How To Mitigate Employee Resistance To Change

They say change is unavoidable; well, so is resistance to change. With the uncertainty and anxiety brought about by change, even the most loyal, supportive and cooperative employees may put up some resistance. The discomfort caused by the idea of change makes it difficult for employees to adopt new ways, and instead slip back to the “normal” way of doing things.

Resistance to change by employees could take several forms. They include reduced output, employee turnover, chronic quarrels, transfer requests, sullen hostility, strikes or slowdowns, and a lot of reasons why the change won’t work. Even the pettiest kinds of resistance will cause trouble.

So, if resistance to change is to be expected, does that mean that leaders will forever have to “force” it down the throats of resistant employees? The answer is No. CDL Insight suggests there are things the management can do to make change more palatable for employees and reduce resistance.

  • Involve your employees. Allow your employees to make a contribution to the changes when the change program is being created. By including your employees in the process, you help them alleviate the fear of the unknown as well as reduce the likelihood of resistance since the change would have originated from them. It’s much easier for people to accept a change they helped create than something totally alien to them.
  • Communicate. You need to provide open and honest communication about everything that is taking place when effecting change. Keeping your employees in the loop will prevent rumour mills that could hamper the effort. Communicating early will also help you win the minds, hearts, and loyalty of your employees.

You’ll also need to educate your people about what the change entails to eliminate any misconceptions. Make sure that they understand why the change is necessary and the effects it will have on them and the business.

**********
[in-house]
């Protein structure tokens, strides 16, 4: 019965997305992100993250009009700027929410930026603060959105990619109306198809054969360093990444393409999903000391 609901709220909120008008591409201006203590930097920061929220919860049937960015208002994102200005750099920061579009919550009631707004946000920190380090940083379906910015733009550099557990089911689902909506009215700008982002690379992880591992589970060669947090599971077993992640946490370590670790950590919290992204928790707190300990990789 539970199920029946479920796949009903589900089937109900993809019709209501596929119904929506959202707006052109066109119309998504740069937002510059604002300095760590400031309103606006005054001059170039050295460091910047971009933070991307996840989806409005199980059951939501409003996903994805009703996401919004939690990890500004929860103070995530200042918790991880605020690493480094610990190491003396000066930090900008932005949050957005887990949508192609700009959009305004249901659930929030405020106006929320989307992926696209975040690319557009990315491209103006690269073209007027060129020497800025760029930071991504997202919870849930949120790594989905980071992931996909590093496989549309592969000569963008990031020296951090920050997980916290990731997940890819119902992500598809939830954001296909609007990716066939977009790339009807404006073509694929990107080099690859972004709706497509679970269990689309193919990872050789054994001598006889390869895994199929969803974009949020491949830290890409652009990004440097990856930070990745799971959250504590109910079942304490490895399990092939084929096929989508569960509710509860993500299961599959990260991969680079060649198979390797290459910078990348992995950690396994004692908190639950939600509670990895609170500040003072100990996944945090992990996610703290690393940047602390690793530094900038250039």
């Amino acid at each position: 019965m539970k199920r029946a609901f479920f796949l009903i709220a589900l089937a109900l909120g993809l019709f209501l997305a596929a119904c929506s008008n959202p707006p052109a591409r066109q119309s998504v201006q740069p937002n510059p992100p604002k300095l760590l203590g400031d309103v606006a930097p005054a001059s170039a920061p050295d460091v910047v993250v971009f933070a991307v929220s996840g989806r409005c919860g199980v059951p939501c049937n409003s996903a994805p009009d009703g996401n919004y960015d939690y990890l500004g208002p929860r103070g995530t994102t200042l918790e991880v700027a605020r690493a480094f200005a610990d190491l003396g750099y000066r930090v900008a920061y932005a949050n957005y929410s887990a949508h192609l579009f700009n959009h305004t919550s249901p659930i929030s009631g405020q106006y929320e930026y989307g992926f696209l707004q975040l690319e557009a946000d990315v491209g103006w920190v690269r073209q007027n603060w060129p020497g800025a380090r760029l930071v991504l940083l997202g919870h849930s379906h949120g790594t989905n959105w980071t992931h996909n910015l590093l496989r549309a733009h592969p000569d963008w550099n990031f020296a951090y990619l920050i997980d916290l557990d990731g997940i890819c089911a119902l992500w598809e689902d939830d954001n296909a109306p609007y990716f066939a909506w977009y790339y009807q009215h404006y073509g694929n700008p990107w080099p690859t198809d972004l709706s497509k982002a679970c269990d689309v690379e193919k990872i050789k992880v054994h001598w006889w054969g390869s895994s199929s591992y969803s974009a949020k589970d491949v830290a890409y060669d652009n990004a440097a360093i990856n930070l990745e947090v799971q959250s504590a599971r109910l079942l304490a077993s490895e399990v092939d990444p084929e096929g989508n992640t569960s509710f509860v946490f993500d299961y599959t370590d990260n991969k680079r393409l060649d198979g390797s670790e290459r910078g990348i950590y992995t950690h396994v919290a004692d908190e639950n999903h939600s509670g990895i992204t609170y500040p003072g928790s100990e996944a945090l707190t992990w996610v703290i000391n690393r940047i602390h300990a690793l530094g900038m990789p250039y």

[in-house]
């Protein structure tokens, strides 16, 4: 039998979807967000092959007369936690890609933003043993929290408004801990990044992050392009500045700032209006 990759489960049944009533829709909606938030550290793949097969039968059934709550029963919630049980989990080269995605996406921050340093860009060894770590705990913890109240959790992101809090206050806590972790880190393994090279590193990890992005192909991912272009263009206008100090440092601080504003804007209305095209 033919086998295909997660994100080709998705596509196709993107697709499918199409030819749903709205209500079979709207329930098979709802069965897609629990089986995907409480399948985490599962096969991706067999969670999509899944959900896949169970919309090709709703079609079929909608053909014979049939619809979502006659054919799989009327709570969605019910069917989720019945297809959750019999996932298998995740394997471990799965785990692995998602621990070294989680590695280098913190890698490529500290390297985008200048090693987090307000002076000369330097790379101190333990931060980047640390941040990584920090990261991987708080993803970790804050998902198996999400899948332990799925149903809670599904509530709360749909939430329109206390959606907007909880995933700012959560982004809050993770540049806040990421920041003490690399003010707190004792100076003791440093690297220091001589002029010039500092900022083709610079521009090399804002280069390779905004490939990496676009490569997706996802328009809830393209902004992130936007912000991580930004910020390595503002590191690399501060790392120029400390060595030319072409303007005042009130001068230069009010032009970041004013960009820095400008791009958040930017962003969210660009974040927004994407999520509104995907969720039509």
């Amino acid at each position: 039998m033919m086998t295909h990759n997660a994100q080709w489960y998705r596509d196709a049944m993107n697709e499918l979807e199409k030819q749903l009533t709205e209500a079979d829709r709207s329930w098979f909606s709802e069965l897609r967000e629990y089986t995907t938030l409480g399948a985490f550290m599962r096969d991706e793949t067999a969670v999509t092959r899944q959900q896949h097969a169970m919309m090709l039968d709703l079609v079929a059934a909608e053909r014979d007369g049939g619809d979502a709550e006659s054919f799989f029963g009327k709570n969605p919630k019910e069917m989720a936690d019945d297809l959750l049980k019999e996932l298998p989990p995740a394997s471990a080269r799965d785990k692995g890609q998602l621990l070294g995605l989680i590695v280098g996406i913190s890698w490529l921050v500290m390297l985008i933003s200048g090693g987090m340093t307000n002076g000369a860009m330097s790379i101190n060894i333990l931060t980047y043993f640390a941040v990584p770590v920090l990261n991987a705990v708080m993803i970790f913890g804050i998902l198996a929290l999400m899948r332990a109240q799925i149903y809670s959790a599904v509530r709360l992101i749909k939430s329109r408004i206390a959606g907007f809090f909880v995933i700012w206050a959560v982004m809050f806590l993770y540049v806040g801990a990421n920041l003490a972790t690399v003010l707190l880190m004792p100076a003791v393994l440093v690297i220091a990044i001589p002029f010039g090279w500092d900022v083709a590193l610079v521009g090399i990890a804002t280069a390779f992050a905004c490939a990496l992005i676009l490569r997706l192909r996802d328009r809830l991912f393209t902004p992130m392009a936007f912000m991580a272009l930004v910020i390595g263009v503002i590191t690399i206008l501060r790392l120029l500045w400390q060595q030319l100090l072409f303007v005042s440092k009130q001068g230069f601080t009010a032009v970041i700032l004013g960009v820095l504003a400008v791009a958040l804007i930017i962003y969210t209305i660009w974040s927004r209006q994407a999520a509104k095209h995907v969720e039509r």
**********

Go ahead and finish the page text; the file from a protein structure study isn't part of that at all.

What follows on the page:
• Provide the resources needed. One of the biggest problems among employees when change is taking place is the unpreparedness to handle the changes. Make sure your employees are adequately trained and provided with the proper equipment so that they can adapt more easily and excel in the new changed environment. Provide any assistance needed to make them more effective and efficient as the change is happening and after it has happened. This will reduce resistance by showing the organisation’s commitment to change.
  • Negotiate with your employees. Sometimes negotiations are necessary to get resisters on board. Listen to the concerns of your employees and where possible negotiate to come up with a solution that will work for both sides. If negotiations are successful, you can almost be certain that the change will be implemented with very minimal resistance.
  • Implement the change in stages. For big changes that will drastically affect the way people do things, splitting them into phases will help your employees take it in. Let your employees ease into the change by providing it in bite-size portions. Divide the change into several phases and implement them one by one to minimise the amount of resistance as well as minimise work interruptions.

Having your employee’s support change is crucial to ensuring that the change effort is successful. And in a world where businesses have to change constantly to remain competitive, how your employees react to change will definitely have an effect on the success of your business.